Death and taxes and childbirth. There's never a convenient time for any of them" American author Margaret Mitchell wrote in Gone with the Wind. Many local brokers and investors feel the same about Italy's new financial transaction tax, effective from March 1, that will affect investors who trade shares in Hong Kong-listed fashion brand Prada.
Some brokers are even telling investors not to touch the shares until the government and the stock exchange make it clear how the tax will be collected. Local investors will have to pay 0.22 per cent of the transaction to the Italian taxman when they trade Prada shares. The tax will be reduced to 0.2 per cent next year. The tax is on a net daily basis, so an investor who buys 1,000 shares and then sells 900 shares later on the same day would only need to pay the tax for 100 shares.
Unlike the stock market stamp duty that only applies to stock transactions in Hong Kong, the new Italian tax applies to all shares, as long as they are incorporated in Italy. As such, even if their shares are traded outside Italy the tax still applies.
The Italian taxman is not alone in trying to dip into the pockets of investors in Hong Kong. Tax officials from another 10 European countries plan to do the same. A similar financial transaction tax will be imposed by France, Germany, Austria, Spain, Belgium, Estonia, Greece, Portugal, Slovakia and Slovenia from next January for all shares, derivatives products and bonds traded by companies registered in those countries.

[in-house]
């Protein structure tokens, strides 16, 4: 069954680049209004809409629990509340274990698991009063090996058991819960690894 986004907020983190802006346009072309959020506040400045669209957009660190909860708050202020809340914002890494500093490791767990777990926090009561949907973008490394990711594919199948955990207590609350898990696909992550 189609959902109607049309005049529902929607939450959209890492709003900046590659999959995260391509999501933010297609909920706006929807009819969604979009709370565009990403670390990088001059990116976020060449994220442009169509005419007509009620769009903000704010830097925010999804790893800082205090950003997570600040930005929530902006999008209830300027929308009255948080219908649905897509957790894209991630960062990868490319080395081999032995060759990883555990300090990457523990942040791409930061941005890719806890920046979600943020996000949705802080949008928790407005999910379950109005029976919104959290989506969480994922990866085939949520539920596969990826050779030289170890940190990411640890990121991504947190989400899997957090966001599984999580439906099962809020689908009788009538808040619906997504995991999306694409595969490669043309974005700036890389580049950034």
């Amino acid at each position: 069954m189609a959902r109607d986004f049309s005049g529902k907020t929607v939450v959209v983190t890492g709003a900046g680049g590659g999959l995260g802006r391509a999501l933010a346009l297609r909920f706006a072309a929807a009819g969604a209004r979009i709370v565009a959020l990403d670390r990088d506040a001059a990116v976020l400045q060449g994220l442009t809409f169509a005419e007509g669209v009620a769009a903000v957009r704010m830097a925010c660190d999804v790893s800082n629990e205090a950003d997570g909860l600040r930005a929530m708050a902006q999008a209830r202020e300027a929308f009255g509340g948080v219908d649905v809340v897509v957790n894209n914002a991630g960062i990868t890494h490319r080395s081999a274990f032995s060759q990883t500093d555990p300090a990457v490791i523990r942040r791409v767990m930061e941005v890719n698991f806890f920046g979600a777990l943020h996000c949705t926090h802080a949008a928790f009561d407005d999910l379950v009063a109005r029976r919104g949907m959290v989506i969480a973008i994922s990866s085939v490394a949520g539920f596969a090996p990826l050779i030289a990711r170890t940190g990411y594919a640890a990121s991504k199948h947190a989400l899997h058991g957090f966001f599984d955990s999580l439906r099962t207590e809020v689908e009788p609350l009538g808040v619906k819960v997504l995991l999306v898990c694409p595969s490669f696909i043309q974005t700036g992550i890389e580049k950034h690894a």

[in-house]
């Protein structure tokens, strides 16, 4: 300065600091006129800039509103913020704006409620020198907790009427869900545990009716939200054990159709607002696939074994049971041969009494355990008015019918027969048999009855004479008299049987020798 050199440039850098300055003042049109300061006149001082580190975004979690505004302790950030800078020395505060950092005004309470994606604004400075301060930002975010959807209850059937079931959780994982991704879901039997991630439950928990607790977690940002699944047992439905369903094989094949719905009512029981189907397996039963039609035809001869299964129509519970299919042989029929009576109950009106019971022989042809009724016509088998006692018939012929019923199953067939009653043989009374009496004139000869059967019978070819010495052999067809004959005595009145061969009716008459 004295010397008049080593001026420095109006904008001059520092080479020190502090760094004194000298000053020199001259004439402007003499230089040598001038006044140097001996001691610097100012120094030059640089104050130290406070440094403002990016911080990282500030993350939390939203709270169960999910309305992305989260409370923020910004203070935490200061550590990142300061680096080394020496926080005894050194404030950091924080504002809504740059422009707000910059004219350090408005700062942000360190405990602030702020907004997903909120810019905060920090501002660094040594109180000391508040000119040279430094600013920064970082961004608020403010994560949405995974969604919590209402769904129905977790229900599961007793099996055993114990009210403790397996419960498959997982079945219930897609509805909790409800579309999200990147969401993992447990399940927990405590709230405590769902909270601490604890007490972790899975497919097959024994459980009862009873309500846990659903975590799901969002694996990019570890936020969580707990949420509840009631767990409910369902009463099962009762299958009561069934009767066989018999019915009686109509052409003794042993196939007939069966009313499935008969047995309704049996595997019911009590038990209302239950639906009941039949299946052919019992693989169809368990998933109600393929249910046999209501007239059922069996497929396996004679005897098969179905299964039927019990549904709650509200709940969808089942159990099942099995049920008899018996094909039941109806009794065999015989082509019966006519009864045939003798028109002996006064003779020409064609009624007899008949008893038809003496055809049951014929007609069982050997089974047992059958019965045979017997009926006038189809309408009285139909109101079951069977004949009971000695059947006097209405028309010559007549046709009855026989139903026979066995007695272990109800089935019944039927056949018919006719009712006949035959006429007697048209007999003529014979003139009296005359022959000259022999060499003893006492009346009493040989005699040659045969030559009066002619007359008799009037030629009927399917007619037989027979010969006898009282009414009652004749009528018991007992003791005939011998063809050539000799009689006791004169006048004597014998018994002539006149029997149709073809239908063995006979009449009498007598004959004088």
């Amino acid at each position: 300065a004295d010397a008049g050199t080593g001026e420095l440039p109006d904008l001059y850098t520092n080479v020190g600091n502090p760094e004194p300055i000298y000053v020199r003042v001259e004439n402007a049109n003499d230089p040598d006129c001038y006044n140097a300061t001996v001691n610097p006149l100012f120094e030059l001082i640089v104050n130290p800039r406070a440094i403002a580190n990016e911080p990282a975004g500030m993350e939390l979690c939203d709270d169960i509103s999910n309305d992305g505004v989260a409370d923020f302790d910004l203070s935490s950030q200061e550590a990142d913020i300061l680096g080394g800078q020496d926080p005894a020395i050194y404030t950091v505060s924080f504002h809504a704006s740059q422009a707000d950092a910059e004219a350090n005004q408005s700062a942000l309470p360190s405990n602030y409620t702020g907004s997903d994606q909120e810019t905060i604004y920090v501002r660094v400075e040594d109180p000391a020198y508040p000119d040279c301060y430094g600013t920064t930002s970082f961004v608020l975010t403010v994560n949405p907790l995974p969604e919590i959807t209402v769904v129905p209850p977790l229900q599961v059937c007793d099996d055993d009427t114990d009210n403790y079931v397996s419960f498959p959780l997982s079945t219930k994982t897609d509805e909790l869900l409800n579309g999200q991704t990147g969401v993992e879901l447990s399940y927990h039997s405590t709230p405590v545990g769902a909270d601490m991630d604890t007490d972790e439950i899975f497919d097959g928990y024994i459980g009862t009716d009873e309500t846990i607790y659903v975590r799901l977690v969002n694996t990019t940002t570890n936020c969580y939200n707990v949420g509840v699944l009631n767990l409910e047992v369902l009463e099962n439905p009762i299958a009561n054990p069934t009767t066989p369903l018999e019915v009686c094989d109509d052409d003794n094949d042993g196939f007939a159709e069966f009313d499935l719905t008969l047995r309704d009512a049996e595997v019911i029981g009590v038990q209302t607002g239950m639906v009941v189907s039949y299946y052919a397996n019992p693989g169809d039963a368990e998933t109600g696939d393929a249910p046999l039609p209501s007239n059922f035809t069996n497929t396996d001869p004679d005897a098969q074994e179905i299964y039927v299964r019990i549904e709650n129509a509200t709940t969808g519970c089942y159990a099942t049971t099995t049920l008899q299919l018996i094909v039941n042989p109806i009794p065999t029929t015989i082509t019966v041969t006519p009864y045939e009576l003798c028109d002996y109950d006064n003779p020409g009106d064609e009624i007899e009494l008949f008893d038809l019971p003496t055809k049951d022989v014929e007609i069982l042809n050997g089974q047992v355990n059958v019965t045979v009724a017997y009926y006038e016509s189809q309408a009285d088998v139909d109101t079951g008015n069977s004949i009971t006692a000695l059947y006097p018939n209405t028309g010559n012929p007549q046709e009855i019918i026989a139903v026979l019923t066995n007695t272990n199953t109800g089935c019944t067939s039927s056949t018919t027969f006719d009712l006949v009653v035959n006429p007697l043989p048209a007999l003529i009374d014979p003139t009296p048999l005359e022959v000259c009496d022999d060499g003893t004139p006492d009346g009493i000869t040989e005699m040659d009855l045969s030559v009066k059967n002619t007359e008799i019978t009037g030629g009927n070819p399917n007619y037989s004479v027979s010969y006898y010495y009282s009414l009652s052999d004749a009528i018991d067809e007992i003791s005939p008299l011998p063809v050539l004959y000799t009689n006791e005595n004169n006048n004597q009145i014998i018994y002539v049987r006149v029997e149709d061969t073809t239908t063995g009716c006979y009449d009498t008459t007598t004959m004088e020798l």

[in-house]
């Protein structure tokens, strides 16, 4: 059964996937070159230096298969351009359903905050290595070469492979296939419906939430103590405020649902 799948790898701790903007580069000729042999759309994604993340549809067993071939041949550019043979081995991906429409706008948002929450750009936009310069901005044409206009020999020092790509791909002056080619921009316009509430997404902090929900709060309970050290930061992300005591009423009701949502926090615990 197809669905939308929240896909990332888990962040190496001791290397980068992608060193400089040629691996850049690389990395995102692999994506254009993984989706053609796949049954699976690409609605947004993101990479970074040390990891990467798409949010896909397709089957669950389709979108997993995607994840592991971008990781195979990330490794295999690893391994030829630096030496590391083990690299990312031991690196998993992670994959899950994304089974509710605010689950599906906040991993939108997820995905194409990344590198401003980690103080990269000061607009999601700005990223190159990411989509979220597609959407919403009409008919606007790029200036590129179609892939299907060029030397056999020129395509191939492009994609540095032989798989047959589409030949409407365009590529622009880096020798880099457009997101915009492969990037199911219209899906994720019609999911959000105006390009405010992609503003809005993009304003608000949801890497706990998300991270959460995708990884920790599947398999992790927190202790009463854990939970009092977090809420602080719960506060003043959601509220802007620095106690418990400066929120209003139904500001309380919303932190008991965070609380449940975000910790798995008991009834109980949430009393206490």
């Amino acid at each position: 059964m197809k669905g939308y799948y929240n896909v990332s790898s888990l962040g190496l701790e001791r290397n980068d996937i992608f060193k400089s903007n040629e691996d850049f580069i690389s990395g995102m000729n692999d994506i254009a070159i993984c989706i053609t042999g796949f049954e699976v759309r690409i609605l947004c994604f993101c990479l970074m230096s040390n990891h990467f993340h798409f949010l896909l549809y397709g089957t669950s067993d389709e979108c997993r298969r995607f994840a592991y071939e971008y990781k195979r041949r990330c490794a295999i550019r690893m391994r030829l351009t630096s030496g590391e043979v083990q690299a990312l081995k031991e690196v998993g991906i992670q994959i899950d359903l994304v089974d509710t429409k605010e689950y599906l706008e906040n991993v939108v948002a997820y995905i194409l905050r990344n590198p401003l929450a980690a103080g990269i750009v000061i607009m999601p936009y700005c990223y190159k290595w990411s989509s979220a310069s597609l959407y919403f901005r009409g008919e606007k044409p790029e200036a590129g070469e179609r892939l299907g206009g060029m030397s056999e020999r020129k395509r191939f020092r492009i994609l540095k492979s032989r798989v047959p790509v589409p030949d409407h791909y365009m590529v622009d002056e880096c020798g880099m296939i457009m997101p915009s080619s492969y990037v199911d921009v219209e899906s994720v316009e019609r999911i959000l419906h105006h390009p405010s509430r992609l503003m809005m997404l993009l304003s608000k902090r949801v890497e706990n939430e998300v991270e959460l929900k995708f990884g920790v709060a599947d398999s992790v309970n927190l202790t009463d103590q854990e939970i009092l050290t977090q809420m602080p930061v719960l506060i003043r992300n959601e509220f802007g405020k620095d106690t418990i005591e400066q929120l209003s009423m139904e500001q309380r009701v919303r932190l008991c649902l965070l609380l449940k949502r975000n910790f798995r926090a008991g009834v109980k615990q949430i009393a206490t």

The tax is obviously aimed at collecting money to solve the region's debt problems. With the deepening euro-zone debt crisis, this is easily understood.
Some say the tax is also aimed at cracking down on speculators who have been blamed for the crisis of 2008.
But local Hong Kong investors are not to blame and should not be punished. The Hong Kong government should really take action on the issue as the taxmen from these 11 European countries are unlikely to listen to complaints raised by small investors or brokers in Hong Kong.
There is simply no reason why Hong Kong should pay this new tax to help ease the debt crisis in Europe. People here are big buyers of Prada and other fashion brands in Europe and we have contributed a lot to its economy already.
Hong Kong investors are not the ones who had anything to do with the speculative activities that caused the financial crisis in the US or Europe. We had our Asian financial crisis in 1997 and 1998 and that was caused by international speculators, including some European firms. Did we tax these European investors trading in Hong Kong or Asian markets?
The new European tax is anti-investment and it is simply not fair to charge Hong Kong investors. The government should step up to fight for an exemption for them.
It has led to a lot of confusion in the market, and confusion is never good for investment. Something must be done as soon as possible.